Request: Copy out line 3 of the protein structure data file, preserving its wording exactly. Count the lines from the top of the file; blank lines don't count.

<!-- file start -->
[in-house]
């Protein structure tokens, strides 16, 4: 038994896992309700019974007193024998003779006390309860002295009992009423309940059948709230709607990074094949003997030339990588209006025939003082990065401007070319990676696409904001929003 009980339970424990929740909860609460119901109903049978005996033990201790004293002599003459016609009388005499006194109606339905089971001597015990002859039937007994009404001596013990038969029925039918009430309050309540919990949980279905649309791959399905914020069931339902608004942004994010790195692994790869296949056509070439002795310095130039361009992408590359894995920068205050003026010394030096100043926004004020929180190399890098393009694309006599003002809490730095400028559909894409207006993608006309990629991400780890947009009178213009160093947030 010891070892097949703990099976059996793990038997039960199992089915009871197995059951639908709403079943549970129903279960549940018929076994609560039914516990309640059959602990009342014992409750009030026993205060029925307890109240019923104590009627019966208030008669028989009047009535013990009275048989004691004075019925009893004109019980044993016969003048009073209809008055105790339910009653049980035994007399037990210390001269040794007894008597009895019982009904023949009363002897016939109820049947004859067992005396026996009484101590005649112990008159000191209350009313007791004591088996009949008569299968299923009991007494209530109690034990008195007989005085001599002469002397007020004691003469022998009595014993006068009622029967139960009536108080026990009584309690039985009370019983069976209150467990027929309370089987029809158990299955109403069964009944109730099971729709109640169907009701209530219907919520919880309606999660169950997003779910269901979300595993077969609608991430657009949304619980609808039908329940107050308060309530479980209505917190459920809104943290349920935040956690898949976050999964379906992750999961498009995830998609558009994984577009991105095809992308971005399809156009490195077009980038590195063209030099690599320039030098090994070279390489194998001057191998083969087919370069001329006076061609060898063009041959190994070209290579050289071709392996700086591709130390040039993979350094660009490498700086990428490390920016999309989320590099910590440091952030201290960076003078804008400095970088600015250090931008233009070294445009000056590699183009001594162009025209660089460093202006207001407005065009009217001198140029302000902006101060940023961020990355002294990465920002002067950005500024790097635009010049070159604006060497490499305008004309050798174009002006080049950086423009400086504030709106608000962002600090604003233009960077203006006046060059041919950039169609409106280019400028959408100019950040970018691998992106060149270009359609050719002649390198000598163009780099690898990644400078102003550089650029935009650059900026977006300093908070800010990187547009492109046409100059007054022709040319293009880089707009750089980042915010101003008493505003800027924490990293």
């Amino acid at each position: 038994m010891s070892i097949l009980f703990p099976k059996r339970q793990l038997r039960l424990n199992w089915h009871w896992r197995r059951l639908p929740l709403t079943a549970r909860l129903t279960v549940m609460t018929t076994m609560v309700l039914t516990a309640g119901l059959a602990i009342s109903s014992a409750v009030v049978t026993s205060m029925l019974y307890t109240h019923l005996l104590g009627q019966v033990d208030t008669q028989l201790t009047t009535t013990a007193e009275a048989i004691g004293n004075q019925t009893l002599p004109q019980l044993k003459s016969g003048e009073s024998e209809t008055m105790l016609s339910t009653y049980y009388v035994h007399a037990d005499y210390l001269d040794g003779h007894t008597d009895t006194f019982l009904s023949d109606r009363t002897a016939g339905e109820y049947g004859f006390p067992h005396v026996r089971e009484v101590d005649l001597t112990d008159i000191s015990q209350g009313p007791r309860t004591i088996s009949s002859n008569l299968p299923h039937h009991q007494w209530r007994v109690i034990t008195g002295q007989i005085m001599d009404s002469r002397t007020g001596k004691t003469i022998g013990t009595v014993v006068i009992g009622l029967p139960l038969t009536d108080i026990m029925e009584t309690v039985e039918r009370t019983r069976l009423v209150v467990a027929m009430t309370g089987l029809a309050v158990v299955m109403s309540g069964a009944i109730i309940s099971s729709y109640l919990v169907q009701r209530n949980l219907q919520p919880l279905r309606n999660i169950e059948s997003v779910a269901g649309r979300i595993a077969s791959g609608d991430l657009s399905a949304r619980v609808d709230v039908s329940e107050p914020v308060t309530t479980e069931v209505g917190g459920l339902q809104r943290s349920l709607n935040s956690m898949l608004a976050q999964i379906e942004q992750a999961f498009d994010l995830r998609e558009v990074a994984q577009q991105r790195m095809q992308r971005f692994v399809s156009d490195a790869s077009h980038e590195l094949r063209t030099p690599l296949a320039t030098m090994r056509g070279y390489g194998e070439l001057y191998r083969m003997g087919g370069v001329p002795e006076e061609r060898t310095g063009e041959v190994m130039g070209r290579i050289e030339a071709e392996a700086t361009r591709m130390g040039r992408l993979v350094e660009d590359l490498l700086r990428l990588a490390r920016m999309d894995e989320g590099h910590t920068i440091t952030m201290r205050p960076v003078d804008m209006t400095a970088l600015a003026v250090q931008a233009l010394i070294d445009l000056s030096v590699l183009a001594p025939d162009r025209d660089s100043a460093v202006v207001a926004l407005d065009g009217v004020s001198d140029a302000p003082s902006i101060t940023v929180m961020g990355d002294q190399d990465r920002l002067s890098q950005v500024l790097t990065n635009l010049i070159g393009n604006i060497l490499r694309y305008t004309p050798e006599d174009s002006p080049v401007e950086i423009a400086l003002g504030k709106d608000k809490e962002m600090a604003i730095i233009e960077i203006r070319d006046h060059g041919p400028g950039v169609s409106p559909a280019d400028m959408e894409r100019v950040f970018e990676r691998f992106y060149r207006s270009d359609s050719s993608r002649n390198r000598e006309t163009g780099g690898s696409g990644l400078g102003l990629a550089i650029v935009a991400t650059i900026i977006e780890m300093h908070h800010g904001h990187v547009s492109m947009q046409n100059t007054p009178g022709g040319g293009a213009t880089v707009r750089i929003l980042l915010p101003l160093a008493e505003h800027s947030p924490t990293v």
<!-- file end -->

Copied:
């Amino acid at each position: 038994m010891s070892i097949l009980f703990p099976k059996r339970q793990l038997r039960l424990n199992w089915h009871w896992r197995r059951l639908p929740l709403t079943a549970r909860l129903t279960v549940m609460t018929t076994m609560v309700l039914t516990a309640g119901l059959a602990i009342s109903s014992a409750v009030v049978t026993s205060m029925l019974y307890t109240h019923l005996l104590g009627q019966v033990d208030t008669q028989l201790t009047t009535t013990a007193e009275a048989i004691g004293n004075q019925t009893l002599p004109q019980l044993k003459s016969g003048e009073s024998e209809t008055m105790l016609s339910t009653y049980y009388v035994h007399a037990d005499y210390l001269d040794g003779h007894t008597d009895t006194f019982l009904s023949d109606r009363t002897a016939g339905e109820y049947g004859f006390p067992h005396v026996r089971e009484v101590d005649l001597t112990d008159i000191s015990q209350g009313p007791r309860t004591i088996s009949s002859n008569l299968p299923h039937h009991q007494w209530r007994v109690i034990t008195g002295q007989i005085m001599d009404s002469r002397t007020g001596k004691t003469i022998g013990t009595v014993v006068i009992g009622l029967p139960l038969t009536d108080i026990m029925e009584t309690v039985e039918r009370t019983r069976l009423v209150v467990a027929m009430t309370g089987l029809a309050v158990v299955m109403s309540g069964a009944i109730i309940s099971s729709y109640l919990v169907q009701r209530n949980l219907q919520p919880l279905r309606n999660i169950e059948s997003v779910a269901g649309r979300i595993a077969s791959g609608d991430l657009s399905a949304r619980v609808d709230v039908s329940e107050p914020v308060t309530t479980e069931v209505g917190g459920l339902q809104r943290s349920l709607n935040s956690m898949l608004a976050q999964i379906e942004q992750a999961f498009d994010l995830r998609e558009v990074a994984q577009q991105r790195m095809q992308r971005f692994v399809s156009d490195a790869s077009h980038e590195l094949r063209t030099p690599l296949a320039t030098m090994r056509g070279y390489g194998e070439l001057y191998r083969m003997g087919g370069v001329p002795e006076e061609r060898t310095g063009e041959v190994m130039g070209r290579i050289e030339a071709e392996a700086t361009r591709m130390g040039r992408l993979v350094e660009d590359l490498l700086r990428l990588a490390r920016m999309d894995e989320g590099h910590t920068i440091t952030m201290r205050p960076v003078d804008m209006t400095a970088l600015a003026v250090q931008a233009l010394i070294d445009l000056s030096v590699l183009a001594p025939d162009r025209d660089s100043a460093v202006v207001a926004l407005d065009g009217v004020s001198d140029a302000p003082s902006i101060t940023v929180m961020g990355d002294q190399d990465r920002l002067s890098q950005v500024l790097t990065n635009l010049i070159g393009n604006i060497l490499r694309y305008t004309p050798e006599d174009s002006p080049v401007e950086i423009a400086l003002g504030k709106d608000k809490e962002m600090a604003i730095i233009e960077i203006r070319d006046h060059g041919p400028g950039v169609s409106p559909a280019d400028m959408e894409r100019v950040f970018e990676r691998f992106y060149r207006s270009d359609s050719s993608r002649n390198r000598e006309t163009g780099g690898s696409g990644l400078g102003l990629a550089i650029v935009a991400t650059i900026i977006e780890m300093h908070h800010g904001h990187v547009s492109m947009q046409n100059t007054p009178g022709g040319g293009a213009t880089v707009r750089i929003l980042l915010p101003l160093a008493e505003h800027s947030p924490t990293v």